A sharp increase in buy-to-let and second home purchases ahead of the introduction of the Stamp Duty surcharge led to the significant year-on-year increase, which is also the highest level of borrowing seen since April 2008.
Dr Rebecca Harding, chief economic advisor at the BBA, said consumer confidence also contributed to the increase in lending.
“For households more widely, consumer credit continues to grow above real earnings growth, as improving consumer confidence and low interest rates combine to stimulate borrowing demand for personal loans, cards and overdrafts,” said Harding.
She added: “Business borrowing is moderating within distribution, manufacturing, food and accommodation sectors, as large corporates use capital markets for their funding and both large and small businesses continue to build up deposits.”
The number of mortgage approvals in March was 20% higher than a year ago, with remortgaging up 25% and house purchase up 14% while unsecured borrowing by households grew at around 6% a year reflecting low interest rates and relatively strong household finances.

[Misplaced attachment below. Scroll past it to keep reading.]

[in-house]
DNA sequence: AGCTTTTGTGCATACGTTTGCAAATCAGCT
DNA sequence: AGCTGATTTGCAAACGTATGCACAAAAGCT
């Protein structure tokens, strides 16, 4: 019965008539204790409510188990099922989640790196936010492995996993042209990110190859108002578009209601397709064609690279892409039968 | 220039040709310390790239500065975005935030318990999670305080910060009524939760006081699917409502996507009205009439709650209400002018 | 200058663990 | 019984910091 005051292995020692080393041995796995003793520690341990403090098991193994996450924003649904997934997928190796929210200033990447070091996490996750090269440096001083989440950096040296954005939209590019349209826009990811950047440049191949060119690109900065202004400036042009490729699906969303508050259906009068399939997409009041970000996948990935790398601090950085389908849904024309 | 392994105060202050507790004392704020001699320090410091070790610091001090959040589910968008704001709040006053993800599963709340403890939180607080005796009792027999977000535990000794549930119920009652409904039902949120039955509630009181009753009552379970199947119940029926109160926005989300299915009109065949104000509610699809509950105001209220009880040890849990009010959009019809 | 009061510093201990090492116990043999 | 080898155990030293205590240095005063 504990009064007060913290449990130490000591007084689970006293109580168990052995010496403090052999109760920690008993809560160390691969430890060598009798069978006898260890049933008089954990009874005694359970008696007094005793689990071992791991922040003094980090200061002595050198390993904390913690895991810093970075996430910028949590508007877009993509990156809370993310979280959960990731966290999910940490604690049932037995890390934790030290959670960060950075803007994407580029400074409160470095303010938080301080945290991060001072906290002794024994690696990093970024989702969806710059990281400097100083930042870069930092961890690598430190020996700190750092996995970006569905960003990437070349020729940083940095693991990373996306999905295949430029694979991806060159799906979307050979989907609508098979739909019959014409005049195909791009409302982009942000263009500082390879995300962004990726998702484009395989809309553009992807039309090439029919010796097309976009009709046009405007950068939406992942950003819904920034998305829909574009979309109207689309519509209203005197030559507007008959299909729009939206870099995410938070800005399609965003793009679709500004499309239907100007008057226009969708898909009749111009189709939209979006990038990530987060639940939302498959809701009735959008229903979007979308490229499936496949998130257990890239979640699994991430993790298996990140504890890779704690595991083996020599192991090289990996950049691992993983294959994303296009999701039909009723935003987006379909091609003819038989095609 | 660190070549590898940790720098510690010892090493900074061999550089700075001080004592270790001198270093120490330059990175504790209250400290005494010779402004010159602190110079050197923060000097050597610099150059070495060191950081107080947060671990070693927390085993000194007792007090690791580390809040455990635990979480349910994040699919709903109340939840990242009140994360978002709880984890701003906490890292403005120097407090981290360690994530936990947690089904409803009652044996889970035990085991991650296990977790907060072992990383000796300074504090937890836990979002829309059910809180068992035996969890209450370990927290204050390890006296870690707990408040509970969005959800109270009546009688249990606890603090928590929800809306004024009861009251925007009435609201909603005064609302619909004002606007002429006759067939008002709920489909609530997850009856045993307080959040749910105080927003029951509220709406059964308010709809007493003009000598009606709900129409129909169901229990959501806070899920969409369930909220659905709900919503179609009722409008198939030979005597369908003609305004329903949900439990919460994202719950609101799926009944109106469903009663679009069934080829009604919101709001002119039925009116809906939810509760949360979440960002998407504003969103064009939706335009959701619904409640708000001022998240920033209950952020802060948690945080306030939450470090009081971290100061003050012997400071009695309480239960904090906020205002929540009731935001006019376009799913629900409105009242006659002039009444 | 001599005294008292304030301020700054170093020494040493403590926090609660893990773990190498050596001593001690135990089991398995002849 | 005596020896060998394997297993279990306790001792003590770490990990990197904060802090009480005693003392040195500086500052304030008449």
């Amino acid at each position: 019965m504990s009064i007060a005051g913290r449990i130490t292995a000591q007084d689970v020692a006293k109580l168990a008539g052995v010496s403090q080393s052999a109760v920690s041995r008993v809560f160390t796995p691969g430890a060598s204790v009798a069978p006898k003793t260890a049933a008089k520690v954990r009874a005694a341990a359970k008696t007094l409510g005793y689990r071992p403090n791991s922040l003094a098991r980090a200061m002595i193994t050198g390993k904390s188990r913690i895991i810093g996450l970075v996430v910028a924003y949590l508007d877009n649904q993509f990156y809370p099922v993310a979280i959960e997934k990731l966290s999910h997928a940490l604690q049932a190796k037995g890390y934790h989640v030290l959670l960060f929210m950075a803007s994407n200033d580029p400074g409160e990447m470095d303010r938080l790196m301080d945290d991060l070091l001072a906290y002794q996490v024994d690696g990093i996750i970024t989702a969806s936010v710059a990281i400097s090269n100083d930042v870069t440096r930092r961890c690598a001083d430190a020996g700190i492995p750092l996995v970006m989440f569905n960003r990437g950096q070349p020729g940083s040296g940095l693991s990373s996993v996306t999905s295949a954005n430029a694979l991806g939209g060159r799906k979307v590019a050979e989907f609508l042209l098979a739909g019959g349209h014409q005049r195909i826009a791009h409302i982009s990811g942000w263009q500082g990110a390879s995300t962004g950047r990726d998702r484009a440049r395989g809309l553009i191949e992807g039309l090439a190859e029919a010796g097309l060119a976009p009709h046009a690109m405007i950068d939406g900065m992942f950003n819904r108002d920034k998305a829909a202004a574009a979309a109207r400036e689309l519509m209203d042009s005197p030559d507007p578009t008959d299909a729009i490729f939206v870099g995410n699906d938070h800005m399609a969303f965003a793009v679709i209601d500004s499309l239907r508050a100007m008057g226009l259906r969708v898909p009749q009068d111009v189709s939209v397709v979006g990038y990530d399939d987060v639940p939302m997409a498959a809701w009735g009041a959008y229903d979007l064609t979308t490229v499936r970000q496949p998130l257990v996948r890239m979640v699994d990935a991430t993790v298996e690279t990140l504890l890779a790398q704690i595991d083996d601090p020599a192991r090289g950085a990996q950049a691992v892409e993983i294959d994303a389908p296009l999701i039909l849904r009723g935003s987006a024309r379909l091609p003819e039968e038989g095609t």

Adrian Anderson, director of mortgage broker Anderson Harris, said figures for April and May should be more subdued as transactions were rushed in to beat the Stamp Duty deadline.
“However, Stamp Duty hikes aside, borrowers on the whole exude confidence, household finances are relatively strong, interest rates seem unlikely to rise anytime soon and lenders have plenty of money to lend,” he said. “Remortgaging is also on the up as borrowers realise that while base rate is unlikely to rise soon, mortgage rates are just so cheap that they are too good to miss.
“The flood of buyers we saw in March will not necessarily be replaced in the short term while for many borrowers, tougher affordability criteria is still a barrier to getting a mortgage or remortgaging.”
Mark Harris, chief executive of mortgage broker SPF Private Clients, said there were potential hiccups on the horizon, such as the EU referendum, but that it will be business as usual for most going forward.
“The challenger banks are keen to lend with lenders such as HSBC and Tesco Bank using brokers for the first time, while more established lenders also wish to bring in more business, which will be reflected in cheap rates and some tweaking of criteria,” said Harris.
“On the buy-to-let side, lenders will need to adapt to lending to limited companies as it looks as though an increasing number of investors will go down this route.”